Invasion Of The Body Snatchers (1956 USA)

The Thing From Another World birthed the alien invader film, and the theme proved so popular it quickly became its own genre. Where most of these, especially The War of the Worlds, showed aliens arriving en masse in gigantic spaceships to obliterate humanity from the face of the Earth. The Thing From Another World and its ilk took the same basic idea and ran with it to more invasive places. And Invasion of the Body Snatchers is the finest example. At the time it was made, it was the most terrifying alien invader film to emerge. There are other worthy examples but few have unsettled audiences like this dark and eerie work.

Jack Finney wrote The Body Snatchers as a serial, then expanded it to a novel. The book is an efficient read but Don Siegel makes a more interesting story out of it. Indeed The Body Snatchers is such a fertile idea it has been adapted into a motion picture no less than four times. Not to mention spawning dozens of imitators. Miles Bennell (Kevin McCarthy) is the local GP of Santa Mira. Coming back from an out-of-town conference, his patients come to him with the same story. Friends and loved ones no longer seem like the same people. They look the same. Talk the same. But on the inside, they’re different; or more accurately, something is missing. Miles is sceptical, until a friend brings him a featureless replica of himself. Miles realises an alien influence is slowly taking over Santa Mira.

Many people have read into Invasion of the Body Snatchers as an unconscious metaphor against McCarthyism and Communism. Siegel and Finney have always denied this, although screenwriter Daniel Mainwaring had Hollywood run-ins with blacklisting, so there may be something to that; besides, what else are you supposed to think when the lead actor’s last name is McCarthy? Political overtones aside, I just liked the film for what it is, a chilling horror story. The film gains its effect from the way Don Siegel brings the invaders into the story and just waits for the audience to catch on. In fact he’s so successful at this that the film didn’t really need Miles providing an ominous voice-over (but more on that later).

In the first scenes at Santa Mira, Siegel establishes the apparent normal routine of the town with everybody going about their business as if it were any other day. But the invasion of Santa Mira has already begun, and Siegel litters the film with clues from the beginning. For instance, a little boy running into the path of an oncoming car as if he is trying to get away from something. Or a man mowing the same patch of lawn over and over again. None of these things are conclusive, but as the story presses on, these things become harder to ignore. People think there’s something weird going on, and then retract their spooky claims. And when featureless clones of the townspeople start appearing in cellars and basements, the clues all point to something we hadn’t even considered; an alien invasion.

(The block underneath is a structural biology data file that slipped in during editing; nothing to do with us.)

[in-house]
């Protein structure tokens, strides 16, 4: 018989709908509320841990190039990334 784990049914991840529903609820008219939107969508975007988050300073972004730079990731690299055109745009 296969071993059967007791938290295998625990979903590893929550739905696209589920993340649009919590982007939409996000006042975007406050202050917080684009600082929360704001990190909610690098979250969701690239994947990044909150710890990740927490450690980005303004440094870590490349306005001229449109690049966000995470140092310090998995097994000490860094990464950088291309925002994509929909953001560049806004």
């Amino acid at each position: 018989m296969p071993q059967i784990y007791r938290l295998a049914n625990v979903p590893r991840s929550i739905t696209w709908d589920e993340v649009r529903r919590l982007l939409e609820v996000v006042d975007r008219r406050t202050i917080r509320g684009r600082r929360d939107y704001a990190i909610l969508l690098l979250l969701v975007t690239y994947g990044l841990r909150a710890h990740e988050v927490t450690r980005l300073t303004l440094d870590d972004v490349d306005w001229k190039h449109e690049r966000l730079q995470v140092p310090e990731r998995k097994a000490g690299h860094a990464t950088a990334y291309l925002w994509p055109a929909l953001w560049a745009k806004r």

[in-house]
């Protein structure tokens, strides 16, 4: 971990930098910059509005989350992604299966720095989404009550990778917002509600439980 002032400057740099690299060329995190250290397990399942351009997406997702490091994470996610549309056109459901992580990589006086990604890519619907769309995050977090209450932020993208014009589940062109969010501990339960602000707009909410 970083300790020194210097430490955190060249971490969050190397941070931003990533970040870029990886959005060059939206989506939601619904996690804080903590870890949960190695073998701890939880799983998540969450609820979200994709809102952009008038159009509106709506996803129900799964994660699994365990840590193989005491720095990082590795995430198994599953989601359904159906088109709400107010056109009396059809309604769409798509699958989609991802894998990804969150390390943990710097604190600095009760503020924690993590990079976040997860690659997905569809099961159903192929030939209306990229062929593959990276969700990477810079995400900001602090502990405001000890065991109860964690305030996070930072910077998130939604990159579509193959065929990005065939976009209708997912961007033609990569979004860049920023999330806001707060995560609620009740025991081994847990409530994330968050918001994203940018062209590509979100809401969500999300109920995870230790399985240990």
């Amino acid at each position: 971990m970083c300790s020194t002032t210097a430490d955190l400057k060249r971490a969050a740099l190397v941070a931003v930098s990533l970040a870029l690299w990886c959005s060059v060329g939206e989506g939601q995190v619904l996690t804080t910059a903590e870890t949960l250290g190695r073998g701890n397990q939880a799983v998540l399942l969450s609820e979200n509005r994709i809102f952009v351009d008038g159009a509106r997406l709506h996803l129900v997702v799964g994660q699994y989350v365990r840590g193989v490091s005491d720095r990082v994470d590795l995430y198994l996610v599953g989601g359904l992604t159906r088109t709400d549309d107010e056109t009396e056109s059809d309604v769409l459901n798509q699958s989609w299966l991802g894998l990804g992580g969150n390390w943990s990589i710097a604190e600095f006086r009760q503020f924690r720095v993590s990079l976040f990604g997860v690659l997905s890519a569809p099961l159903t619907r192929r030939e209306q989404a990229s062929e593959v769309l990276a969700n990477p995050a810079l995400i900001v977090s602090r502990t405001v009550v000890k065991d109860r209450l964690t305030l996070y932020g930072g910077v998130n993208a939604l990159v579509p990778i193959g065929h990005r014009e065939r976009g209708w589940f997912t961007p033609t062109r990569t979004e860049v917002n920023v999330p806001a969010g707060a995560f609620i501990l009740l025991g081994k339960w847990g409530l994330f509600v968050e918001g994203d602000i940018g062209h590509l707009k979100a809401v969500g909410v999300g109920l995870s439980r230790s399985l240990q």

Director Siegel structures this like the film-noir thrillers he made his name in previously. Harsh silhouettes, long shots of cramped corridors, tight closeups, an edgy piano score. One of the most effective tricks he springs on us is where the film stops in the midst of it, and tries to convince the characters (and I think the audience too) that none of this is real, and we’re imagining the invasion of Santa Mira. The duplicates that cropped up in the cellar are now suddenly gone. They didn’t leave any fingerprints so there’s no proof they were ever there. And when the film brings in a psychiatrist and explains with calm rationalism that we’re all part of a shared delusion, its something that almost succeeds in making you rethink yourself.

Of course that type of second-guessing doesn’t last for very long, but it was great while it lasted. When some unusual sea-pods crop up in Miles’ greenhouse, giving birth to a replica of himself, you realise you were right the first time. Siegel saves his scariest scenes for the second half, when Miles and his girlfriend Becky go into hiding. One of the eeriest scenes is one that takes place in broad daylight, when some strangers from out-of-town are passing through, and as soon as they’re gone, the townspeople crowd in from all sides in perfect silence. That scene stays with me more than anything else in the movie. Equally creepy is the pod-people trying to reason with Miles and Becky, telling them it’s so much better this way. Ultimately they don’t have a choice in this. Siegel refuses to compromise except at the end.

Miles and Becky are forced up into the hills and when they separate for a moment, Miles looks into Becky’s eyes and sees nothing there. When the reality sinks in that she’s been took over, it’s as scary as it is tragic. But Siegel even manages to top this with that classic scene with Miles getting to the highway screaming about the oncoming invasion, and being dismissed as a lunatic. That would have been a fantastic ending. But, unfortunately, the studio was quite taken aback by this and forced upon him an ending that promised hope to the audience: Miles is relating his story to a therapist, who calls in the FBI to deal with the threat. It’s an extremely silly anticlimax. But Jack Finney didn’t get it right either. The book ended on the ridiculous notion of the aliens giving up on world domination plot and returning home. In spite of that, Invasion of the Body Snatchers is a timeless classic. Its so-called metaphors are easily dismissed in the face of such an absorbing icon of genre cinema.

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